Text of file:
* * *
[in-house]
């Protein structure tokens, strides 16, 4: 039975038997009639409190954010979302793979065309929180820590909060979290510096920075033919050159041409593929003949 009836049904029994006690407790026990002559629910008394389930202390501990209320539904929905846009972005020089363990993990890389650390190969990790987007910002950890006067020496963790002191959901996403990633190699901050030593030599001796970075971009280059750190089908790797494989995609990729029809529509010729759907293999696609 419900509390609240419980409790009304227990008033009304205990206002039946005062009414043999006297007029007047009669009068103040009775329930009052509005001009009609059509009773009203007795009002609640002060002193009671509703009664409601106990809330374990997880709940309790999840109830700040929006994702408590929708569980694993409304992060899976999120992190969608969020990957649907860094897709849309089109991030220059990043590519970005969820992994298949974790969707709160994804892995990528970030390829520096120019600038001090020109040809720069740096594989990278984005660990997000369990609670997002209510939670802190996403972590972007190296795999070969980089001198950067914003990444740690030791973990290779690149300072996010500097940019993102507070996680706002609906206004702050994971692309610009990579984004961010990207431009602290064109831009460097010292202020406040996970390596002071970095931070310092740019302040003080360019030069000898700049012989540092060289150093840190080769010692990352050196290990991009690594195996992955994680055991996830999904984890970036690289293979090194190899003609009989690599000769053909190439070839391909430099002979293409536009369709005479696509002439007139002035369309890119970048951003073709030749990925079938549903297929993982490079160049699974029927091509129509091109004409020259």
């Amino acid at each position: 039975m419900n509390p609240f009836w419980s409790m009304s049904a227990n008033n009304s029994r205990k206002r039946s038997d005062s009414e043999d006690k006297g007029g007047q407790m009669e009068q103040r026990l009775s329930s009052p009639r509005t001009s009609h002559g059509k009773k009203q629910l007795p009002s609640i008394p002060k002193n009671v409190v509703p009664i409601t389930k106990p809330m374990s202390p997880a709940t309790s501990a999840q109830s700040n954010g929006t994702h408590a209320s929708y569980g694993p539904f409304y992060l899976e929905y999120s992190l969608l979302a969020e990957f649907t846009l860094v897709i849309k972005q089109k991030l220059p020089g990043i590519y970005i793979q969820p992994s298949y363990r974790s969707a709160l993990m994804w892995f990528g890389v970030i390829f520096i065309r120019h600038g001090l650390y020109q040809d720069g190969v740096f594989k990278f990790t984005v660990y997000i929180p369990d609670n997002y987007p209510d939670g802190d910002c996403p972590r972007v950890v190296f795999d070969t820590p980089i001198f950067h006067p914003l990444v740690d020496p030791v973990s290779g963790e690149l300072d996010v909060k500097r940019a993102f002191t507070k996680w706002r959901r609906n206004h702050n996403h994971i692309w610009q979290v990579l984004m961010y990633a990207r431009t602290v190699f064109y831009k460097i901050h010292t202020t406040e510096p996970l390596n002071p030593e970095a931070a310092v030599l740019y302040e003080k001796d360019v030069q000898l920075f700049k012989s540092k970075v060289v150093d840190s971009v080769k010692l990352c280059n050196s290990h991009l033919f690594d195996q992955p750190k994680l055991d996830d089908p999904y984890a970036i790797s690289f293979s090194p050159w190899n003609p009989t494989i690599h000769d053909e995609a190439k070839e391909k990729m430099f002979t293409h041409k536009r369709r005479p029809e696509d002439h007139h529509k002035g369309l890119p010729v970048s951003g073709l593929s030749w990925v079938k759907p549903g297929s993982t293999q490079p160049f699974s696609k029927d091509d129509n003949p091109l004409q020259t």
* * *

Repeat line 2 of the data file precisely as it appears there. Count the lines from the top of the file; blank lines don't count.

């Protein structure tokens, strides 16, 4: 039975038997009639409190954010979302793979065309929180820590909060979290510096920075033919050159041409593929003949 009836049904029994006690407790026990002559629910008394389930202390501990209320539904929905846009972005020089363990993990890389650390190969990790987007910002950890006067020496963790002191959901996403990633190699901050030593030599001796970075971009280059750190089908790797494989995609990729029809529509010729759907293999696609 419900509390609240419980409790009304227990008033009304205990206002039946005062009414043999006297007029007047009669009068103040009775329930009052509005001009009609059509009773009203007795009002609640002060002193009671509703009664409601106990809330374990997880709940309790999840109830700040929006994702408590929708569980694993409304992060899976999120992190969608969020990957649907860094897709849309089109991030220059990043590519970005969820992994298949974790969707709160994804892995990528970030390829520096120019600038001090020109040809720069740096594989990278984005660990997000369990609670997002209510939670802190996403972590972007190296795999070969980089001198950067914003990444740690030791973990290779690149300072996010500097940019993102507070996680706002609906206004702050994971692309610009990579984004961010990207431009602290064109831009460097010292202020406040996970390596002071970095931070310092740019302040003080360019030069000898700049012989540092060289150093840190080769010692990352050196290990991009690594195996992955994680055991996830999904984890970036690289293979090194190899003609009989690599000769053909190439070839391909430099002979293409536009369709005479696509002439007139002035369309890119970048951003073709030749990925079938549903297929993982490079160049699974029927091509129509091109004409020259």